Summer Book Selection: The Five People You Meet in Heaven by¬†Mitch Albom (register by clicking here)
Brief Book Description: A story about an unassuming man‚Äôs postmortem encounter with the five people whose lives were most intimately intertwined with his own, The Five People You Meet in Heaven is a novel that begs you to reexamine your life and relations with others. Guaranteed to make you think and pull at your heart strings, Mitch Albom‚Äôs work is a timeless investigation of the most basic question that we avoid asking ourselves, that is, will anyone notice when I am gone?
Why did you choose this book? Aside from its excellent plot structure and readability, The Five People You Meet in Heaven begs existential questions that all people eventually have to grapple with including, Does life have a purpose? Do I matter? What impact do my individual decisions have on the world around me? ¬†The questions lurking in the shadows of our minds finally come to the forefront and receive their time in the spotlight.
Purchase¬†The Five People You Meet in Heaven here.
Department:¬†Philosophy, College of Liberal Arts
Summer Book Selection: The Handmaid‚Äôs Tale by Margaret Atwood (register by clicking here)
Brief Book Description: Set in the near future in the Republic of Gilead, formally the United States, The Handmaid‚Äôs Tale is told in the first person by Offred, one of the handmaids. The Republic was formed via a violent revolution whereby a fundamentalist Christian movement takes over after killing the president and most of congress. ¬†The movement‚Äôs stated aim is to ‚Äúrestore order‚ÄĚ especially in light of the declining birth rates, which apparently left many women in the Republic barren. ¬†Thought to be fertile by the Republic, the handmaids are a group of women designated to bear children for the elite couples.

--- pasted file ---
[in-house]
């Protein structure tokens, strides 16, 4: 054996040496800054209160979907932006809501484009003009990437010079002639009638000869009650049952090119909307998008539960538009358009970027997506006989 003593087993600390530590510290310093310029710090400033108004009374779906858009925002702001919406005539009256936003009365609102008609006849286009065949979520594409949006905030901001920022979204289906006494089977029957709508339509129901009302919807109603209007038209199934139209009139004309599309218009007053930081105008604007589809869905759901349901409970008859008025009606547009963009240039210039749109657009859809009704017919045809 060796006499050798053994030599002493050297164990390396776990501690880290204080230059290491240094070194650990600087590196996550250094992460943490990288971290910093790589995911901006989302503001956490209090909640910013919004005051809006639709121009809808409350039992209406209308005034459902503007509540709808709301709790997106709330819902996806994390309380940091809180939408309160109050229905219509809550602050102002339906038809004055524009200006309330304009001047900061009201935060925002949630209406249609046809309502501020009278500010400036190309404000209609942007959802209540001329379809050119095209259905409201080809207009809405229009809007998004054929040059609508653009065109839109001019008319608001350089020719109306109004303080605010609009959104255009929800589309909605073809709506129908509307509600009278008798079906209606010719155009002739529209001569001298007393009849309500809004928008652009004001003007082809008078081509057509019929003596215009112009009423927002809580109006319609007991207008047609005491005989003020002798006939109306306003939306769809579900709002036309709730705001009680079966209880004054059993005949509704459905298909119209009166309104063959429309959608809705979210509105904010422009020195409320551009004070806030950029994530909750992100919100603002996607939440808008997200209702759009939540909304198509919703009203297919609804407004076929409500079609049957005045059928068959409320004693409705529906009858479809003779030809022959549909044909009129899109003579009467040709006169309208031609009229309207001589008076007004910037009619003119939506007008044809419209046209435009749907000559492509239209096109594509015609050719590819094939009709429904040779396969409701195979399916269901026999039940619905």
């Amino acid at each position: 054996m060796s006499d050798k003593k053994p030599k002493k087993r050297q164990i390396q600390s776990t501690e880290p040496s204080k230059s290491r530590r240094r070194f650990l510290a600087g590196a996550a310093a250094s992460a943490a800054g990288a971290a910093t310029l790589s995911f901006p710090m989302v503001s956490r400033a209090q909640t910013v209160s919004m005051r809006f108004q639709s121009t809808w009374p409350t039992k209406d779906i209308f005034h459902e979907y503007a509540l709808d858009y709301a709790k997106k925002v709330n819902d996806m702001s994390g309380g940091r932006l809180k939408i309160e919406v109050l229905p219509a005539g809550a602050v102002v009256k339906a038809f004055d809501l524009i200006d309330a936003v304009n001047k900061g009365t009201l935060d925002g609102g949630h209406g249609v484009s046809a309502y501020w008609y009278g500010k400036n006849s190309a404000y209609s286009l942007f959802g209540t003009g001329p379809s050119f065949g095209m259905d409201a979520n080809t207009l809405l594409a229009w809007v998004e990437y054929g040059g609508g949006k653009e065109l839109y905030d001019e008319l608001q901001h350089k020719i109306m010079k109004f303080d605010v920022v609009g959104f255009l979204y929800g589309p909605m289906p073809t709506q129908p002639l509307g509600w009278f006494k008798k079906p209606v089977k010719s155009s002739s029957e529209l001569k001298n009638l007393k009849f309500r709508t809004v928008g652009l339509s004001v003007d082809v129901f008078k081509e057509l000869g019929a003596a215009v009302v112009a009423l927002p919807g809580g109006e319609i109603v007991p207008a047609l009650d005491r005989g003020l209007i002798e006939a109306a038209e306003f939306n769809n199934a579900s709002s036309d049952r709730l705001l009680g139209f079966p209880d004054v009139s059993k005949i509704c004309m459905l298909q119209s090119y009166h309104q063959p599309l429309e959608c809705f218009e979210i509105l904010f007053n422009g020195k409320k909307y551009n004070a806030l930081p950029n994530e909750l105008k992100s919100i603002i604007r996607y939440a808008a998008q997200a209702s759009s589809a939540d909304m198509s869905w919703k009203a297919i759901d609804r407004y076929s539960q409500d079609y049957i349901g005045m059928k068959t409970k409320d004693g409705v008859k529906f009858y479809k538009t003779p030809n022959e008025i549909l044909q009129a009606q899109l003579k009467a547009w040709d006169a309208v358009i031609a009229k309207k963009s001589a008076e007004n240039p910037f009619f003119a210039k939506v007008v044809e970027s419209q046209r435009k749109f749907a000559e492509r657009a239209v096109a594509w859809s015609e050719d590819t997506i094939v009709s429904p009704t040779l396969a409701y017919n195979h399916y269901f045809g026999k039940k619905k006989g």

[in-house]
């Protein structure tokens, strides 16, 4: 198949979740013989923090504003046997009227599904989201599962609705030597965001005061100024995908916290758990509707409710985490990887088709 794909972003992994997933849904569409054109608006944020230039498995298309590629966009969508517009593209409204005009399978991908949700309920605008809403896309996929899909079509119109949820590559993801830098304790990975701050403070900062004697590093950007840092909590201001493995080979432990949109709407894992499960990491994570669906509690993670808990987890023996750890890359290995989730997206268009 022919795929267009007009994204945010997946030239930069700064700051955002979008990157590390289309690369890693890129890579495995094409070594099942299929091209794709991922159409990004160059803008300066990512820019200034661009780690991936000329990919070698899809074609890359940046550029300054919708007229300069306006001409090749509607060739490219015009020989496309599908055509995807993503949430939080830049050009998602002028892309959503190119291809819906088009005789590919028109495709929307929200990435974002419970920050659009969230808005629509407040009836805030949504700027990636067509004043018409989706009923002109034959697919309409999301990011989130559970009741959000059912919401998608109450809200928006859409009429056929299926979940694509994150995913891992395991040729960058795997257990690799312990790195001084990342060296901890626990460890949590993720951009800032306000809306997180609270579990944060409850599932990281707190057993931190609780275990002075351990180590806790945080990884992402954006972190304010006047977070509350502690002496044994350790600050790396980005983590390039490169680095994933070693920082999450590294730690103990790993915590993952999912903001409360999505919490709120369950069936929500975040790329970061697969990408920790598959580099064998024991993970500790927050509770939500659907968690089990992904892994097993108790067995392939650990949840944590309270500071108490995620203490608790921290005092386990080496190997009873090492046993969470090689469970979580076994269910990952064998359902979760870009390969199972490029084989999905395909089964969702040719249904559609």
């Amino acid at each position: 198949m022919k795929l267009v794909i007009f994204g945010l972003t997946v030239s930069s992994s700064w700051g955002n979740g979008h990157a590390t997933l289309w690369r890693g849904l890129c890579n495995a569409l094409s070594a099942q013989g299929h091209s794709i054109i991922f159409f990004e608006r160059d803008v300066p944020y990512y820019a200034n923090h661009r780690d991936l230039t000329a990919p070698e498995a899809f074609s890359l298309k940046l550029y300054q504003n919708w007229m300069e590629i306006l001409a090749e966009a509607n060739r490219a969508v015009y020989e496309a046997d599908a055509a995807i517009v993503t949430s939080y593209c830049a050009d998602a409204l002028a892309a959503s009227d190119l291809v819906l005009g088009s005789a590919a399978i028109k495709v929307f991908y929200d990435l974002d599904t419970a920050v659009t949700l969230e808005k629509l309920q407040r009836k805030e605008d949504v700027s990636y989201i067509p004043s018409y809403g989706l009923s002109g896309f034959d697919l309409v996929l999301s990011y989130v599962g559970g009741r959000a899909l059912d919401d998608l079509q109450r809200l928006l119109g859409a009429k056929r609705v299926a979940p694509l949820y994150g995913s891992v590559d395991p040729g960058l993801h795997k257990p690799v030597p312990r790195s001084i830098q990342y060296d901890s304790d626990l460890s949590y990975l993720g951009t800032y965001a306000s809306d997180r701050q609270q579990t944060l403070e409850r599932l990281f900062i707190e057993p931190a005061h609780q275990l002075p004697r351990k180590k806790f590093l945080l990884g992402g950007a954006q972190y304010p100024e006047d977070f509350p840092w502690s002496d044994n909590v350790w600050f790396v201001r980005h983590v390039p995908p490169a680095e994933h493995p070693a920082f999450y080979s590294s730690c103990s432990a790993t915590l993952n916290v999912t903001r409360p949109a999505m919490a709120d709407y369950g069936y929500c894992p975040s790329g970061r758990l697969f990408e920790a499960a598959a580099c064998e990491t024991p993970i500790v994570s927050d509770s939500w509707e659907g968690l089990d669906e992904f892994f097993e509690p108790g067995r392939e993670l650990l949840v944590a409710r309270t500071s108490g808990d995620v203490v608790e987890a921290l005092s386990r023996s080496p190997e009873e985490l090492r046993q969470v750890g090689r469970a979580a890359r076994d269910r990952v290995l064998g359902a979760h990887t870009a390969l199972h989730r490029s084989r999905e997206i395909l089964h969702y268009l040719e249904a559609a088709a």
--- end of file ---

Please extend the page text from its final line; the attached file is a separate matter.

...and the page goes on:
Why did you choose this book? I chose this book because it is a book I have taught many times in my Introduction to Women‚Äôs and Gender Studies courses. The feedback from those classes indicate that the students wished they had read the book earlier in their college experience. My high school age daughter is reading it now with great interest. ¬†It is a book that raises many pressing questions with regard to how we think about: relationships, religion, sexuality, women, freedom, security, and law‚ÄĒso many themes that concern college age women and that they often wish to discuss with peers but do have a space provided to do so. ¬†(It was currently made into a television series now airing on HULU‚ÄĒso it is also timely).
Purchase¬†The Handmaid‚Äôs Tale here.
Summer Book Selection: The Things They Carried by Tim O’Brien (register by clicking here)
Brief Book Description: The Things They Carried is a classic collection of short stories about the Vietnam War. It was written by Tim O’Brien, himself a Vietnam veteran. In this collection, O’Brien explores issues such as camaraderie, memory, duty, honor, and truth as they relate to Vietnam, combat, and reintegration into civilian life.